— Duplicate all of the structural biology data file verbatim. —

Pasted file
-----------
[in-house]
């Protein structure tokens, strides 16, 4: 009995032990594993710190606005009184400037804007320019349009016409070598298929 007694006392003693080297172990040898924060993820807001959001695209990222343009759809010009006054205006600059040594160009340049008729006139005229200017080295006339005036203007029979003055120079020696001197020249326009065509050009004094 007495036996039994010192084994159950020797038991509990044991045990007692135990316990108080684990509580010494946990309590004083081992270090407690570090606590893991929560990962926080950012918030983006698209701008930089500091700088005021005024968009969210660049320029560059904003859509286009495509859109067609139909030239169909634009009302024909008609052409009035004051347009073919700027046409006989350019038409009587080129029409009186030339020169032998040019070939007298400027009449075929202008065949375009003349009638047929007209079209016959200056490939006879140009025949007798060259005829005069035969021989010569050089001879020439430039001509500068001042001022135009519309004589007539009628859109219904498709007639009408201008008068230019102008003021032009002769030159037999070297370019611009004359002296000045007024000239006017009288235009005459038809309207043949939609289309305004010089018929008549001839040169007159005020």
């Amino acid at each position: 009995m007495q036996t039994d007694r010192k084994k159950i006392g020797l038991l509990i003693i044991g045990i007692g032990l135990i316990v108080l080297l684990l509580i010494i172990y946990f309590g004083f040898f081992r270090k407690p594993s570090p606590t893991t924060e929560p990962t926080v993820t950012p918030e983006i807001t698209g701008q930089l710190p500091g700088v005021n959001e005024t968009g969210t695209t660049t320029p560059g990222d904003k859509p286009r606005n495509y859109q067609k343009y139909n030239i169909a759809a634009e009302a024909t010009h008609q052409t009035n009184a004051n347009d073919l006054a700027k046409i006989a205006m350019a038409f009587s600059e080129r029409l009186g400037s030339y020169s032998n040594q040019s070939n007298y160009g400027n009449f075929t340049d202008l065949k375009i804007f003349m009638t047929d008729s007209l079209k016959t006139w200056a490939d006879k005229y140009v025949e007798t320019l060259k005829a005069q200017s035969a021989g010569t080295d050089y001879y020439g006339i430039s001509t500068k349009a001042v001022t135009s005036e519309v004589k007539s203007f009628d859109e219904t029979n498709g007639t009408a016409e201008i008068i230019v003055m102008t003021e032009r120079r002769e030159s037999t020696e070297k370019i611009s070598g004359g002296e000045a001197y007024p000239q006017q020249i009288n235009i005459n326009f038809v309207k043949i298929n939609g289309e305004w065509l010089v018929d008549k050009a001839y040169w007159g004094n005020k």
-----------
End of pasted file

[in-house]
């Protein structure tokens, strides 16, 4: 009995032990594993710190606005009184400037804007320019349009016409070598298929 007694006392003693080297172990040898924060993820807001959001695209990222343009759809010009006054205006600059040594160009340049008729006139005229200017080295006339005036203007029979003055120079020696001197020249326009065509050009004094 007495036996039994010192084994159950020797038991509990044991045990007692135990316990108080684990509580010494946990309590004083081992270090407690570090606590893991929560990962926080950012918030983006698209701008930089500091700088005021005024968009969210660049320029560059904003859509286009495509859109067609139909030239169909634009009302024909008609052409009035004051347009073919700027046409006989350019038409009587080129029409009186030339020169032998040019070939007298400027009449075929202008065949375009003349009638047929007209079209016959200056490939006879140009025949007798060259005829005069035969021989010569050089001879020439430039001509500068001042001022135009519309004589007539009628859109219904498709007639009408201008008068230019102008003021032009002769030159037999070297370019611009004359002296000045007024000239006017009288235009005459038809309207043949939609289309305004010089018929008549001839040169007159005020």
């Amino acid at each position: 009995m007495q036996t039994d007694r010192k084994k159950i006392g020797l038991l509990i003693i044991g045990i007692g032990l135990i316990v108080l080297l684990l509580i010494i172990y946990f309590g004083f040898f081992r270090k407690p594993s570090p606590t893991t924060e929560p990962t926080v993820t950012p918030e983006i807001t698209g701008q930089l710190p500091g700088v005021n959001e005024t968009g969210t695209t660049t320029p560059g990222d904003k859509p286009r606005n495509y859109q067609k343009y139909n030239i169909a759809a634009e009302a024909t010009h008609q052409t009035n009184a004051n347009d073919l006054a700027k046409i006989a205006m350019a038409f009587s600059e080129r029409l009186g400037s030339y020169s032998n040594q040019s070939n007298y160009g400027n009449f075929t340049d202008l065949k375009i804007f003349m009638t047929d008729s007209l079209k016959t006139w200056a490939d006879k005229y140009v025949e007798t320019l060259k005829a005069q200017s035969a021989g010569t080295d050089y001879y020439g006339i430039s001509t500068k349009a001042v001022t135009s005036e519309v004589k007539s203007f009628d859109e219904t029979n498709g007639t009408a016409e201008i008068i230019v003055m102008t003021e032009r120079r002769e030159s037999t020696e070297k370019i611009s070598g004359g002296e000045a001197y007024p000239q006017q020249i009288n235009i005459n326009f038809v309207k043949i298929n939609g289309e305004w065509l010089v018929d008549k050009a001839y040169w007159g004094n005020k």